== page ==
Oliveira, F., et al. “Caraterizacao cromatograpfica do extracto fluido de Mikania glomerata Sprengel.” Simposio de Plantas Medicinais do Brazil. December 1992. Curitiba. Resumos. p. 96.

Anti-ulcer Actions:
Bighetti, A. E., et al. “Antiulcerogenic activity of a crude hydroalcoholic extract and coumarin isolated from Mikania laevigata Schultz Bip.” Phytomedicine. 2005 Jan; 12(1-2): 72-7.
Paul, R. K., et al. “Antiulcer activity of Mikania cordata.” Fitoterapia. 2000 Dec; 71(6): 701-3.
Mosaddik, M. A., et al. “The anti-ulcerogenic effect of an alkaloidal fraction from Mikania cordata on diclofenac sodium-induced gastrointestinal lesions in rats.” J. Pharm. Pharmacol. 2000 Sep; 52(9): 1157-62.
Bishayee, A., et al. “Protective effects of Mikania cordata root extract against physical and chemical factors-induced gastric erosions in experimental animals.” Planta Med. 1994 Apr; 60(2): 110-3.

Anti-inflammatory & Pain-Relieving Actions:
Benatti, B., et al. "Effects of a Mikania laevigata extract on bone resorption and RANKL expression during experimental periodontitis in rats." J Appl Oral Sci. 2012 May-Jun;20(3):340-6.
Napimoga, M., et al. "Scientific evidence for Mikania laevigata and Mikania glomerata as a pharmacological tool." J Pharm Pharmacol. 2010 Jul;62(7):809-20.
Alves, C., et al. "Anti-inflammatory activity and possible mechanism of extract from Mikania laevigata in carrageenan-induced peritonitis." J Pharm Pharmacol. 2009 Aug;61(8):1097-104.
Freitas, T., et al. "Effects of Mikania glomerata Spreng. and Mikania laevigata Schultz Bip. ex Baker (Asteraceae) extracts on pulmonary inflammation and oxidative stress caused by acute coal dust exposure." J Med Food. 2008 Dec;11(4):761-6.
Suyenaga, E. S., et al. “Antiinflammatory investigation of some species of Mikania." Phytother. Res. 2002; 16(6): 519-23.
Ahmed, M., et al. “Analgesic sesquiterpene dilactone from Mikania cordata.” Fitoterapia. 2001 Dec; 72(8): 919-21.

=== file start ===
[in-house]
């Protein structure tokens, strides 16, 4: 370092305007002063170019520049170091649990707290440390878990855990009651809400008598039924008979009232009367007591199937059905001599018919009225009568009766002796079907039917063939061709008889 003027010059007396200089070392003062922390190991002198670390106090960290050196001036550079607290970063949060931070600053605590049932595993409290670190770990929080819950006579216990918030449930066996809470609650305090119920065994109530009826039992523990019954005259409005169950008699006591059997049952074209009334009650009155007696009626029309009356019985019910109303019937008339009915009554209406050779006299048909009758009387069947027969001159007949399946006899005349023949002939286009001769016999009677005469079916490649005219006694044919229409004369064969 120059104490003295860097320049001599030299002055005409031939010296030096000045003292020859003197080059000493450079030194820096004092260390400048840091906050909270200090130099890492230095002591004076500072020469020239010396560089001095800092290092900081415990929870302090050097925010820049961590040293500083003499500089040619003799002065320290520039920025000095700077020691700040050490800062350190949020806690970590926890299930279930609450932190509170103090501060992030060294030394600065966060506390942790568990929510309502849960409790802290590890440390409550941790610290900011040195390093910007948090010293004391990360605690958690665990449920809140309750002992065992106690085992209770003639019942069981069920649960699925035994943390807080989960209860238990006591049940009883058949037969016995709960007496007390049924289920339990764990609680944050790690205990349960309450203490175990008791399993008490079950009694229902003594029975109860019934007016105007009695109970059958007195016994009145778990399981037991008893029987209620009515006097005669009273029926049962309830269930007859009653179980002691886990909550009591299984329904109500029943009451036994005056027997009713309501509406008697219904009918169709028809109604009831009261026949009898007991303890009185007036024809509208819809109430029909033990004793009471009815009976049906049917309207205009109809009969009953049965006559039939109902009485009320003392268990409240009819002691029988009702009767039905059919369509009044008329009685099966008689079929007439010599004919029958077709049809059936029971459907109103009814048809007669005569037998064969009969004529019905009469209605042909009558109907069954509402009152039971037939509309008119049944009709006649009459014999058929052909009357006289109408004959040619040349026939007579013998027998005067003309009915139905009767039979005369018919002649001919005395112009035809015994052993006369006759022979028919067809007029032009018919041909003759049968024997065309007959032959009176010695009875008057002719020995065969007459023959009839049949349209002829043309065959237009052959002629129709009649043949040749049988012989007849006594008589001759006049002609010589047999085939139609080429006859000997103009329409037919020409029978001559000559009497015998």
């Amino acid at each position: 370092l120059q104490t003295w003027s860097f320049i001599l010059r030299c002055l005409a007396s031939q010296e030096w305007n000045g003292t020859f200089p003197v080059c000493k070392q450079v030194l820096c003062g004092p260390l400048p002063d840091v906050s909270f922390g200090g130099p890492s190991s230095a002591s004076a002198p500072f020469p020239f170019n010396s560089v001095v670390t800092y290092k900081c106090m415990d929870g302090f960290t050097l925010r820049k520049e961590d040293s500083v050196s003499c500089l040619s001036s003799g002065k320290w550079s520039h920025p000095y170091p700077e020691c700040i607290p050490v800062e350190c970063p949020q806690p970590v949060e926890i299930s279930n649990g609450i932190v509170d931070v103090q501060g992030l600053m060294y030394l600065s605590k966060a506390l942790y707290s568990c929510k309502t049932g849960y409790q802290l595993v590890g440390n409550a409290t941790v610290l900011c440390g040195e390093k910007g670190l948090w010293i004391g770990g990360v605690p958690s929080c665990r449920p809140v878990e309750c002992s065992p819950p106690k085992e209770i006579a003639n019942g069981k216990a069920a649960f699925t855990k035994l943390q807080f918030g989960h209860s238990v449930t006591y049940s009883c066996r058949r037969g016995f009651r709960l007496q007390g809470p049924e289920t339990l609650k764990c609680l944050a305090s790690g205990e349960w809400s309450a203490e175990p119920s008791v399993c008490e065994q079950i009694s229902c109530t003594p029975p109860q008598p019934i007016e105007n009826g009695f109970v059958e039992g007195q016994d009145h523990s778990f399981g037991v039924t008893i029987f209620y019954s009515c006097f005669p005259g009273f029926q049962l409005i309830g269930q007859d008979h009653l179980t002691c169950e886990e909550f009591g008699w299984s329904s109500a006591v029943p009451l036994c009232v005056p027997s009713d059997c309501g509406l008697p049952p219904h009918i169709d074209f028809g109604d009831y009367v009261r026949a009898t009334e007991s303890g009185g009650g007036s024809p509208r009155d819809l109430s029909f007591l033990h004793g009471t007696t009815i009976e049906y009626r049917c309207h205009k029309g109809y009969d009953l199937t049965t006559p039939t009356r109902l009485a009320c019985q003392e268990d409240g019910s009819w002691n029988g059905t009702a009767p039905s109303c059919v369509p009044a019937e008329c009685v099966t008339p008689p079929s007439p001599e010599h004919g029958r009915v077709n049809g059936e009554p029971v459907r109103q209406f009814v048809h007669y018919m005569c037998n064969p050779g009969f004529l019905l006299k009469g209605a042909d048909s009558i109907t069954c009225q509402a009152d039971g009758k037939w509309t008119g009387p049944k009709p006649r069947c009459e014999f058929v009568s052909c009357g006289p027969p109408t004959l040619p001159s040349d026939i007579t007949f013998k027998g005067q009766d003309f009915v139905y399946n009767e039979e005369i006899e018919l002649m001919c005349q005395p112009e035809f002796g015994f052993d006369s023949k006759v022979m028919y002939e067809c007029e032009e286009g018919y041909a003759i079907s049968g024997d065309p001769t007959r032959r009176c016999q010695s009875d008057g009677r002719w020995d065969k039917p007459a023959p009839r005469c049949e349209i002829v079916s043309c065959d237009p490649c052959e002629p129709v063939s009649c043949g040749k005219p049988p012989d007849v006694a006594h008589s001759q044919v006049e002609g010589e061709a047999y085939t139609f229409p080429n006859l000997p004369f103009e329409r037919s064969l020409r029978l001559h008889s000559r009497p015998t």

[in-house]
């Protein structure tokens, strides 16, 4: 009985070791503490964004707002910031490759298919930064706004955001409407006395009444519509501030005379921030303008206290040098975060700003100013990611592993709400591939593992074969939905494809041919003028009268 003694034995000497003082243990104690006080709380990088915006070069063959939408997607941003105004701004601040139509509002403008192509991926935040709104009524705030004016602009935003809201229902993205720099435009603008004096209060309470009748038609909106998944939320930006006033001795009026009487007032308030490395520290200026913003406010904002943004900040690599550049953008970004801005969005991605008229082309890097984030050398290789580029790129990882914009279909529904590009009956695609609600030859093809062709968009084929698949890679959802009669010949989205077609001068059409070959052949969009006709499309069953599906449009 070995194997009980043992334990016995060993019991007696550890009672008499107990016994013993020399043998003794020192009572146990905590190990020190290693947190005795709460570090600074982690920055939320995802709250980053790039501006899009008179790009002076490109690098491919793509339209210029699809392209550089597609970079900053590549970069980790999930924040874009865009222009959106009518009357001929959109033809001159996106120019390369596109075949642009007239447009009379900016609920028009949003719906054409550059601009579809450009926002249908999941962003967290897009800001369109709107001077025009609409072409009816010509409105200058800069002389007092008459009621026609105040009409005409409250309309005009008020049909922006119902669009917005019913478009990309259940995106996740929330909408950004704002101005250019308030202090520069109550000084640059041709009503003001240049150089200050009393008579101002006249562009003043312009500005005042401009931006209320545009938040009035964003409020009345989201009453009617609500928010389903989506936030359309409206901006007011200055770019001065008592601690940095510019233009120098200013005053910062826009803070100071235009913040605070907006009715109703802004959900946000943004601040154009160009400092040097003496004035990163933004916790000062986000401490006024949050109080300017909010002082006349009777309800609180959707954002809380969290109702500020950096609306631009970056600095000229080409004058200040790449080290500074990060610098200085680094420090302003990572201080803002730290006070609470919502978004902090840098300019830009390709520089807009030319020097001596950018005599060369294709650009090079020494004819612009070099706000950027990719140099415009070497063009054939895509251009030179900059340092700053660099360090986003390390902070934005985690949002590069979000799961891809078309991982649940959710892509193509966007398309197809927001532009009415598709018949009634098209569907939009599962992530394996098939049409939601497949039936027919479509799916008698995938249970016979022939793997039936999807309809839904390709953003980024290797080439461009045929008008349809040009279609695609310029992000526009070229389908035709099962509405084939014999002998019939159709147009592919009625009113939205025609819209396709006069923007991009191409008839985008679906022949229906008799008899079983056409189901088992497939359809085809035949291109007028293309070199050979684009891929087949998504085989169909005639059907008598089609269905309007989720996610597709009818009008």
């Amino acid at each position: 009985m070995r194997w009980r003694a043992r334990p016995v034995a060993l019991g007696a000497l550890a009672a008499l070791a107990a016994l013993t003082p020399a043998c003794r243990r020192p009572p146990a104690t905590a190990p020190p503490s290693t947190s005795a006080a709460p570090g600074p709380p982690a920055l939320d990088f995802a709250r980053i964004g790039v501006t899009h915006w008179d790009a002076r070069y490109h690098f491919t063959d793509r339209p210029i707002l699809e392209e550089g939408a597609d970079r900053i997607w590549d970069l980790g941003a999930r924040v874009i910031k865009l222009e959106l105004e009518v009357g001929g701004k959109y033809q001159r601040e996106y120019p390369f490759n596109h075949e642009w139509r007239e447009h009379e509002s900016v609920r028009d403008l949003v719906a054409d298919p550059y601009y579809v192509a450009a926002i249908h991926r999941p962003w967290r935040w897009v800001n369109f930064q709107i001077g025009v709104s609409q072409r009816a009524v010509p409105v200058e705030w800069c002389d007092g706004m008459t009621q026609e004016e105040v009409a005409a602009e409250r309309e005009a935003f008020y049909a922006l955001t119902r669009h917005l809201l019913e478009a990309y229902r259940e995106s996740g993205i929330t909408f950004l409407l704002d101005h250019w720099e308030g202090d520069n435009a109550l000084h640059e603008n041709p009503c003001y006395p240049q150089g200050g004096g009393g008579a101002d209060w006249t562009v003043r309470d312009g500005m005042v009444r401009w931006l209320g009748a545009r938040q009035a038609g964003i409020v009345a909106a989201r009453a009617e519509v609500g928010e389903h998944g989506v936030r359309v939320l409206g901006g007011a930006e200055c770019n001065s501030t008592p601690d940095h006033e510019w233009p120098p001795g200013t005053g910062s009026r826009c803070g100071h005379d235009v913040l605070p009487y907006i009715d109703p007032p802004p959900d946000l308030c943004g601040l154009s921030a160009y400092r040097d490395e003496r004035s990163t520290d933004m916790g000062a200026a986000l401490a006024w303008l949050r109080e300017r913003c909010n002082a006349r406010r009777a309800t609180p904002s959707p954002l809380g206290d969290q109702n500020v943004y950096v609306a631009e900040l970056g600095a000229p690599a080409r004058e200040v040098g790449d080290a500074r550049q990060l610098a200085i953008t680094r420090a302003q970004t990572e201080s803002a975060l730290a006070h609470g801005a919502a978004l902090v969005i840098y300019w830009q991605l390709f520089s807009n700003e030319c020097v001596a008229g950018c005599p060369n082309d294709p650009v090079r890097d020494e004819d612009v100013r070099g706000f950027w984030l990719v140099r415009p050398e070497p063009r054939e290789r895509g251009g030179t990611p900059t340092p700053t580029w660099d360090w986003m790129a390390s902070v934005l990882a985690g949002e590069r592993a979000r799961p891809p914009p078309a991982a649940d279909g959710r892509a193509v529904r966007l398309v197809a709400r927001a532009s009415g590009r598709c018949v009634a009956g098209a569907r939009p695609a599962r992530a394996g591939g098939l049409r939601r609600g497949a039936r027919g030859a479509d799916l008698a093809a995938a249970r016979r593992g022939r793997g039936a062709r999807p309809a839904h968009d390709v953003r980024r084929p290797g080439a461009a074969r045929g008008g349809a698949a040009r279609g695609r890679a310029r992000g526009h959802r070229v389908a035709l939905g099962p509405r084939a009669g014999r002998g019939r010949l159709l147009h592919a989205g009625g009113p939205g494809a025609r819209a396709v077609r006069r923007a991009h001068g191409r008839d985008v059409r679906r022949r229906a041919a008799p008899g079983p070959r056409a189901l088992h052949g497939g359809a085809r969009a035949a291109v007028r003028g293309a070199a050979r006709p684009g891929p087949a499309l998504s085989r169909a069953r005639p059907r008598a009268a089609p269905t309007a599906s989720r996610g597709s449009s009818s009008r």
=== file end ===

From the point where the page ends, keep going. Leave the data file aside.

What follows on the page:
Peluso, G., et al. “Studies on the inhibitory effects of caffeoylquinic acids on monocyte migration and superoxide ion production.” J. Nat. Prod. 1995; 58(5): 639-46.
Leite, M. G. R., et al. “Actividade bronchodilatora de Mikania glomerata, Justicia pectoralis e Torresea cearensis." Simposio de Plantas Medicinais do Brazil. December 1992. Curitiba. Resumos. p. 21
Oliveira, F., et al. “Caraterizacao cromatograpfica do extracto fluido de Mikania glomerata Sprengel.” Simposio de Plantas Medicinais do Brazil. December 1992. Curitiba. Resumos. p. 96
Ruppelt, B. M., et al. “Pharmacological screening of plants recommended by folk medicine as anti-snake venom--I. Analgesic and anti-inflammatory activities.” Mem. Inst. Oswaldo Cruz. 1991; 86 Suppl 2:203-5.

Cellular Protective (antimutagenic) Actions:
Barbosa, L., et al. "Mikania glomerata Sprengel (Asteraceae) influences the mutagenicity induced by doxorubicin without altering liver lipid peroxidation or antioxidant levels." J Toxicol Environ Health A. 2012;75(16-17):1102-9.
Costa Rde, J., et al. "In vitro study of mutagenic potential of Bidens pilosa Linné and Mikania glomerata Sprengel using the comet and micronucleus assays." J Ethnopharmacol. 2008 Jun 19;118(1):86-93
Fernandes, J. B., et al. ”Mutagenic and antimutagenic potential of the medicinal plants M. laevigata and C. xanthocarpa.” Phytother. Res. 2003; 17(3): 269-73.
Bishayee A, “Anticarcinogenic biological response of Mikania cordata: reflections in hepatic biotransformation systems.” Cancer Lett. 1994 Jun; 81(2): 193-200.

Blood Thinning Actions:
Biavatti, M. W., et al. “Coumarin content and physicochemical profile of Mikania laevigata extracts.” Z. Naturforsch. 2004; 59(3-4): 197-200.
Cabral, L. M., et al. “Development of a profitable procedure for the extraction of 2-H-1- benzopyran-2-one (coumarin) from Mikania glomerata." Drug. Dev. Ind. Pharm. 2001; 27 (1): 103-6.
Oliveira, F., et al. "Isolation and identification of chemical components of Mikania glomerata Sprengel and Mikania laevigata Schultz Bib ex Baker.” Rev. Rarm. Bioquim. 1984; 20(2): 169-83.

Antivenin Actions: